Friday, October 22, 2010

If Everyone With a Prejudice Was Fired for Honestly Admitting It, No One Would Have a Job

I think it is a crying shame that NPR fired long-time journalist and commentator Juan Williams yesterday for honestly sharing a prejudice.  What he said was indeed expressing a prejudice, there is no doubt about that, but it is only once we all start being honest with ourselves and in our conversations about our prejudices that we can see them for what they are and work on them.  Feelings are never right or wrong, acceptable or unacceptable, it is how we choose to act on our feelings that counts.  Juan Williams is not a bigot, in fact, he is a champion of civil rights and fairness for all.  Every single one of us has prejudices.  Should we just never express them and hide them away in the closet?  There is a truism often quoted in 12-step programs that says "You are only as sick as your secrets."  In other words, only by being honest with ourselves and others can we be healthy, and this applies, I think, not only to individuals but to society. Pretending we aren't afraid of something, someone or some group only makes the fear grow darker and more powerful.  Acknowledging it, owning it and exploring it takes the power from fear and empowers us to choose how we act.

What Juan Williams specifically said was admitting a fear.  He didn't say the fear was fair, in fact, I think the whole point was that he was admitting a prejudice.  We would all be healthier as individuals and a nation if we searched our souls and did the same.  What he actually said is that, when he is on a plane, if he sees someone in Muslim "garb" (his word), he feels fear.  That is indeed a prejudice, as just because someone is wearing the clothing of their culture and/or their religion, it certainly doesn't mean they are a terrorist with intentions to blow up an airplane.  Juan's feeling of fear in that situation is both prejudiced and somewhat irrational.  Yet it is his feeling and feelings don't have to be fair or entirely (or even partially) rational.  I said it before but it definitely bears repeating:  feelings are feelings, it is how we choose to act on them that counts.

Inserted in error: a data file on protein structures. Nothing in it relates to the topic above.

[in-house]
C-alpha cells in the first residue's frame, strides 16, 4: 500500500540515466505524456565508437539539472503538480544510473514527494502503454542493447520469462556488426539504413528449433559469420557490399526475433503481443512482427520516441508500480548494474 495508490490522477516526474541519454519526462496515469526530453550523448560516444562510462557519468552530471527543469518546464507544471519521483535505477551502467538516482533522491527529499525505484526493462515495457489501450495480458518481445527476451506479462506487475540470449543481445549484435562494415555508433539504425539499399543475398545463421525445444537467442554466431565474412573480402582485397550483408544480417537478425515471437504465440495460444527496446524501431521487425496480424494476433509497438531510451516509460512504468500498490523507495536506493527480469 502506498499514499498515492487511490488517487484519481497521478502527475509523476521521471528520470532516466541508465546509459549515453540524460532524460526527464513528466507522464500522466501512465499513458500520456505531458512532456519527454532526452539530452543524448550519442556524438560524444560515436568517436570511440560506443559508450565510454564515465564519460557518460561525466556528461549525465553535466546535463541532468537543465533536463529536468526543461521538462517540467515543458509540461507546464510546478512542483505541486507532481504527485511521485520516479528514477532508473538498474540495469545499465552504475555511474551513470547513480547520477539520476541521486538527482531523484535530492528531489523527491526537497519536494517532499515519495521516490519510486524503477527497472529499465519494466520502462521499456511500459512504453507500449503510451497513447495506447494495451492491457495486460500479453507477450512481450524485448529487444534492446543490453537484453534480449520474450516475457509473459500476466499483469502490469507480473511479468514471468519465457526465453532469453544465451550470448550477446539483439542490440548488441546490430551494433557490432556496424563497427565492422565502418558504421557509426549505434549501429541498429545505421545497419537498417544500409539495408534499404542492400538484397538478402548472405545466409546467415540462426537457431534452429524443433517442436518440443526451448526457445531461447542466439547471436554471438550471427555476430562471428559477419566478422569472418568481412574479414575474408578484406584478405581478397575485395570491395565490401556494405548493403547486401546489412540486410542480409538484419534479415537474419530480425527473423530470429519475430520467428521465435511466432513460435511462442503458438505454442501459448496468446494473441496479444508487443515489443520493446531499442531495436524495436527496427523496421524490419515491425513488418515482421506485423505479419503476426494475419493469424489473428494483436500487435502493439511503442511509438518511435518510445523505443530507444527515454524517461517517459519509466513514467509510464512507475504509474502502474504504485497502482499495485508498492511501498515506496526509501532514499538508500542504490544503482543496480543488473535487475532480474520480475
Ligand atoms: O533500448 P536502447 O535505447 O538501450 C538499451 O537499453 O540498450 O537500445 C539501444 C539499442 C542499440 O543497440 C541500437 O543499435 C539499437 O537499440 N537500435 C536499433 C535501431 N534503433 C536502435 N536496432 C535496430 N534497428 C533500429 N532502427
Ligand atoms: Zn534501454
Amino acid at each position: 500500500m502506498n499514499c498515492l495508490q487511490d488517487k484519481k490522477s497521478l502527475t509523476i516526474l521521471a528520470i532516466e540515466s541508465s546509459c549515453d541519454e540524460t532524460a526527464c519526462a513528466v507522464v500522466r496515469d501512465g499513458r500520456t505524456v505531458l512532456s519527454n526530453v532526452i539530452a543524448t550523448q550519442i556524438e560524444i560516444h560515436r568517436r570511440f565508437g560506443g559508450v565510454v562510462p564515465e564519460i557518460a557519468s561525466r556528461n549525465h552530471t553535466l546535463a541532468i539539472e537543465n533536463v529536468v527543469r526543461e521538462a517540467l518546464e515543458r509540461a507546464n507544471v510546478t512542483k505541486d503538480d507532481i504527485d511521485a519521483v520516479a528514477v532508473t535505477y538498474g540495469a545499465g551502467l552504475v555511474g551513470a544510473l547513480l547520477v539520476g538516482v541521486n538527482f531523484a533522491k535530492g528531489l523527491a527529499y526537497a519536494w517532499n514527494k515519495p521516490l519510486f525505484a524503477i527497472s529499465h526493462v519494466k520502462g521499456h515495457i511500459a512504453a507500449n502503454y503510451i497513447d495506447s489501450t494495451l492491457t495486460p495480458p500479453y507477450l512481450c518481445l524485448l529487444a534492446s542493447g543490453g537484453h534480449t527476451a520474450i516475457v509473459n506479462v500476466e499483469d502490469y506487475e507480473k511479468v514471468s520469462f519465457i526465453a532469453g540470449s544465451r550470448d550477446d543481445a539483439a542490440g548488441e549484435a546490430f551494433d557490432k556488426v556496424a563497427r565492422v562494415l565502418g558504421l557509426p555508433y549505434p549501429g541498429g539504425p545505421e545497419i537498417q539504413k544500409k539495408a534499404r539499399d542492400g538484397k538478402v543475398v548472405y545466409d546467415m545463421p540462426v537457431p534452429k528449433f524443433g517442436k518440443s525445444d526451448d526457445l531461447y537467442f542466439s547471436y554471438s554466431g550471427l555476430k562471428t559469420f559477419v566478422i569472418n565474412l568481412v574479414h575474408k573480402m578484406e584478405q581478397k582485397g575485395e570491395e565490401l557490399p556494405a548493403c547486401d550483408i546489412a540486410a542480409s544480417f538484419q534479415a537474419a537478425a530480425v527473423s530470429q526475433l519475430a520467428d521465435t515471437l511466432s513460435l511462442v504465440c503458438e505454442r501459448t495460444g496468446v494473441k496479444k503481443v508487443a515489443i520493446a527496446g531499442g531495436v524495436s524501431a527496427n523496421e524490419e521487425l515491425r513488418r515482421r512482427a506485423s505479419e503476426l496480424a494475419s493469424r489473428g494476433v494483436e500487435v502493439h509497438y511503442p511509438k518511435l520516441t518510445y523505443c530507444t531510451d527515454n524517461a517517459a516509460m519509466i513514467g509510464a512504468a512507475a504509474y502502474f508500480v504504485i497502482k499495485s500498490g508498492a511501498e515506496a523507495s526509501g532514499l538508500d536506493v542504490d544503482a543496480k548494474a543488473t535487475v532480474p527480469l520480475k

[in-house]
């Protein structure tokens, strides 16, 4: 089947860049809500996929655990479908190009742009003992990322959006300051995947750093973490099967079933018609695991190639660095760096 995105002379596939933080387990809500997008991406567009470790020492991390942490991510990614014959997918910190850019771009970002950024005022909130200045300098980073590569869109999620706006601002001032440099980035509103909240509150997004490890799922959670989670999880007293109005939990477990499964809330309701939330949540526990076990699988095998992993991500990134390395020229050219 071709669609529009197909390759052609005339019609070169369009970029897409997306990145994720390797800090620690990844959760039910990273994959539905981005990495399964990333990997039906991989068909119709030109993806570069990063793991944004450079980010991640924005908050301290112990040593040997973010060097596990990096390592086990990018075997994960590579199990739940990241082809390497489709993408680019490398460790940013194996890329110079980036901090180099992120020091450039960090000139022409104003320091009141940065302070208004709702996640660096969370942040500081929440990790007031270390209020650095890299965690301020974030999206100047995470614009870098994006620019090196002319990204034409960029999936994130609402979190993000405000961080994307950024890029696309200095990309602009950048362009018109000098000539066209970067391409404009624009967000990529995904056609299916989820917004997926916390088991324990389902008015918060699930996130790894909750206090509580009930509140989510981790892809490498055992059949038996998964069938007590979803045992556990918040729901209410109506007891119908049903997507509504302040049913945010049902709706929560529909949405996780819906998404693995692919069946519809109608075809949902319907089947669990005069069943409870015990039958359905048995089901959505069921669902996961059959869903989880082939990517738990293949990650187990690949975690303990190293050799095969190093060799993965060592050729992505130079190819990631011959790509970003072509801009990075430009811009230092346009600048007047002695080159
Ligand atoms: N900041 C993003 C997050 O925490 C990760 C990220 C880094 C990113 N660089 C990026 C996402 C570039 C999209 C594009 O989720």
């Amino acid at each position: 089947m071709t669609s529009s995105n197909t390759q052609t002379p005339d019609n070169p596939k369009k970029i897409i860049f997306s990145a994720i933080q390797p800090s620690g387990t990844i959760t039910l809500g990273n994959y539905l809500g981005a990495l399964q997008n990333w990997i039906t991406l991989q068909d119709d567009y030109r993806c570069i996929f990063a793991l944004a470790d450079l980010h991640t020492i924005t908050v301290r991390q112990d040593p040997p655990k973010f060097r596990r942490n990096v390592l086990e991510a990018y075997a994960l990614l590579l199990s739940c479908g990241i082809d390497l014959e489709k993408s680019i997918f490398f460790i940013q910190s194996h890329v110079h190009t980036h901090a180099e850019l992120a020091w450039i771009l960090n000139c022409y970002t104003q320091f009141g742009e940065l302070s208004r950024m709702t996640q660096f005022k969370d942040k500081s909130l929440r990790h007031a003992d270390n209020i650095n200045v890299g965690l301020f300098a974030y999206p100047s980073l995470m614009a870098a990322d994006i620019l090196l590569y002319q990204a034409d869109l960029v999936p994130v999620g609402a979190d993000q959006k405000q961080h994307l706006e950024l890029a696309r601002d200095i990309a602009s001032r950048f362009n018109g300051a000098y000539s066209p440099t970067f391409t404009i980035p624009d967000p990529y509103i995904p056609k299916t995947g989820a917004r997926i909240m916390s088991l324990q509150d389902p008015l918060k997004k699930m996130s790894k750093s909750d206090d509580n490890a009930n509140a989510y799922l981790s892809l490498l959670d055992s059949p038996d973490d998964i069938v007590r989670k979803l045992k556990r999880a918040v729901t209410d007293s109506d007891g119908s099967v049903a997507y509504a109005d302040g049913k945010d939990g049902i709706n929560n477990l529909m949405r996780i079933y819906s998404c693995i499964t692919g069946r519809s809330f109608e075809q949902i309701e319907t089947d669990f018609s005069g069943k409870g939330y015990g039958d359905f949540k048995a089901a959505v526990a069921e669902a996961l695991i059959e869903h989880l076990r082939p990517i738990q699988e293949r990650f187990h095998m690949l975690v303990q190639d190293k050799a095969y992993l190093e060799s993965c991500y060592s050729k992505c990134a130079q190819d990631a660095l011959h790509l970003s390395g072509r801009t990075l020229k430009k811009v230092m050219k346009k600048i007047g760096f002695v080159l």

Juan Williams has consistently stood for civil rights, fairness and justice in his career, and he is also very honest.  Unfortunately, he was unjustly fired yesterday for just that refreshing honesty that our society so desperately needs to be healthy.  The most disgusting part to me was when the person from NPR who fired him said that his remark should be between him and "his psychiatrist".  What an ugly, ignorant, uncalled for, classless attack.  She's the one who made an inappropriate comment, an attacking, ugly comment.  Juan Williams, on the other hand, was honestly admitting a fear and prejudice, in order to further the dialog about it in our country.

From earlier blogs of mine, for example, when I came out strongly for the mosque to be built near Ground Zero, you all know I stand against discrimination, for fairness, and passionately for civil rights.  That is precisely why I do NOT have a problem with, and indeed actually applaud, anyone who can admit a prejudice.  We all have them.  Admitting a prejudiced feeling does not equate to behaving with discrimination in our actions.  It doesn't mean that person is a bigot.  Far from it!  Admitting a prejudice means that person is honest with themselves and the world, and is willing to face their fears, which is the only way to move past them to a tolerant world.

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